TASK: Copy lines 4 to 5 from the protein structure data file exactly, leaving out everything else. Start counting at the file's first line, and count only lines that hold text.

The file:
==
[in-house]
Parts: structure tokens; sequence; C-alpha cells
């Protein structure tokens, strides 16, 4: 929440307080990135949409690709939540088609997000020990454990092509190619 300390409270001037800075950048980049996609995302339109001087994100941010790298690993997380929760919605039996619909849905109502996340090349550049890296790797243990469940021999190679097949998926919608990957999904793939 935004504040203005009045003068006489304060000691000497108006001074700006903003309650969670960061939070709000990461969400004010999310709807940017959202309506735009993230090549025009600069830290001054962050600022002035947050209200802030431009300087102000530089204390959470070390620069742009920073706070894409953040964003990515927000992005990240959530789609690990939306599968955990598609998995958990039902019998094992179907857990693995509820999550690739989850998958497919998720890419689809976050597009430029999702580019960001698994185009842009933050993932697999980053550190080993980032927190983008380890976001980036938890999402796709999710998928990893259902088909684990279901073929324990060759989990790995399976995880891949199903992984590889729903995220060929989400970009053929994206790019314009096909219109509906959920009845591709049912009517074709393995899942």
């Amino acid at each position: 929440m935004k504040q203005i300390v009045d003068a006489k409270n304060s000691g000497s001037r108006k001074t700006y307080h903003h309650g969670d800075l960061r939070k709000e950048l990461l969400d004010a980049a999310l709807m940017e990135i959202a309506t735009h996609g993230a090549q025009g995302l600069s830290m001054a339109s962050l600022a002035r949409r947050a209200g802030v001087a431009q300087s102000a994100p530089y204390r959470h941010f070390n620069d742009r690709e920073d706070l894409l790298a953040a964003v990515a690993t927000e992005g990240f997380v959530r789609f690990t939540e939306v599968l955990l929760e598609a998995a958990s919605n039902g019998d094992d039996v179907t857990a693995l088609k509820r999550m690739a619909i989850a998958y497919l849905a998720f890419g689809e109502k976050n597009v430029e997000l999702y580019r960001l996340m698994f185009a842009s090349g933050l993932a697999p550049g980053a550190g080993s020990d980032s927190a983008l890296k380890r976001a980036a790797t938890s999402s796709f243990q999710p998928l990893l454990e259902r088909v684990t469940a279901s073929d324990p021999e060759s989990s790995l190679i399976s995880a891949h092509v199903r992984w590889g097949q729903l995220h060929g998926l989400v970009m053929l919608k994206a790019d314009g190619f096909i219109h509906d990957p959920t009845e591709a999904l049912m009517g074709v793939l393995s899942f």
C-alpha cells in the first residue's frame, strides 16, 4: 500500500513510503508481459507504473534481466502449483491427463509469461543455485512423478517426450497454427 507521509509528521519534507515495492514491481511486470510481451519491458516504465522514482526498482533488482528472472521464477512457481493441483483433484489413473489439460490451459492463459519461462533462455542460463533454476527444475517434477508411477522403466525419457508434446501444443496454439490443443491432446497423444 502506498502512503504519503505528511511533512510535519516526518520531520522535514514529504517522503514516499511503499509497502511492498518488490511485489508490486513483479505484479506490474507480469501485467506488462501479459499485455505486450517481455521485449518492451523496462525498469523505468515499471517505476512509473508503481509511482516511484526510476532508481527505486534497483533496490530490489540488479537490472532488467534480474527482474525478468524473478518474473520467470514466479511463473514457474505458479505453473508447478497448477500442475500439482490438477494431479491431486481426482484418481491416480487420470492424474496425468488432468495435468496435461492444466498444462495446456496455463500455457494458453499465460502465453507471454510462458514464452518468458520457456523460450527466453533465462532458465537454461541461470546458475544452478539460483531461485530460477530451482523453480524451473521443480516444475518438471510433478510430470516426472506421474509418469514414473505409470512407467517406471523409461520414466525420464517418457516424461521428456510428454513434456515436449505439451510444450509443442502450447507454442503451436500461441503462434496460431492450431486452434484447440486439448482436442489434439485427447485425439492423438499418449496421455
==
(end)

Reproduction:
């Amino acid at each position: 929440m935004k504040q203005i300390v009045d003068a006489k409270n304060s000691g000497s001037r108006k001074t700006y307080h903003h309650g969670d800075l960061r939070k709000e950048l990461l969400d004010a980049a999310l709807m940017e990135i959202a309506t735009h996609g993230a090549q025009g995302l600069s830290m001054a339109s962050l600022a002035r949409r947050a209200g802030v001087a431009q300087s102000a994100p530089y204390r959470h941010f070390n620069d742009r690709e920073d706070l894409l790298a953040a964003v990515a690993t927000e992005g990240f997380v959530r789609f690990t939540e939306v599968l955990l929760e598609a998995a958990s919605n039902g019998d094992d039996v179907t857990a693995l088609k509820r999550m690739a619909i989850a998958y497919l849905a998720f890419g689809e109502k976050n597009v430029e997000l999702y580019r960001l996340m698994f185009a842009s090349g933050l993932a697999p550049g980053a550190g080993s020990d980032s927190a983008l890296k380890r976001a980036a790797t938890s999402s796709f243990q999710p998928l990893l454990e259902r088909v684990t469940a279901s073929d324990p021999e060759s989990s790995l190679i399976s995880a891949h092509v199903r992984w590889g097949q729903l995220h060929g998926l989400v970009m053929l919608k994206a790019d314009g190619f096909i219109h509906d990957p959920t009845e591709a999904l049912m009517g074709v793939l393995s899942f």
C-alpha cells in the first residue's frame, strides 16, 4: 500500500513510503508481459507504473534481466502449483491427463509469461543455485512423478517426450497454427 507521509509528521519534507515495492514491481511486470510481451519491458516504465522514482526498482533488482528472472521464477512457481493441483483433484489413473489439460490451459492463459519461462533462455542460463533454476527444475517434477508411477522403466525419457508434446501444443496454439490443443491432446497423444 502506498502512503504519503505528511511533512510535519516526518520531520522535514514529504517522503514516499511503499509497502511492498518488490511485489508490486513483479505484479506490474507480469501485467506488462501479459499485455505486450517481455521485449518492451523496462525498469523505468515499471517505476512509473508503481509511482516511484526510476532508481527505486534497483533496490530490489540488479537490472532488467534480474527482474525478468524473478518474473520467470514466479511463473514457474505458479505453473508447478497448477500442475500439482490438477494431479491431486481426482484418481491416480487420470492424474496425468488432468495435468496435461492444466498444462495446456496455463500455457494458453499465460502465453507471454510462458514464452518468458520457456523460450527466453533465462532458465537454461541461470546458475544452478539460483531461485530460477530451482523453480524451473521443480516444475518438471510433478510430470516426472506421474509418469514414473505409470512407467517406471523409461520414466525420464517418457516424461521428456510428454513434456515436449505439451510444450509443442502450447507454442503451436500461441503462434496460431492450431486452434484447440486439448482436442489434439485427447485425439492423438499418449496421455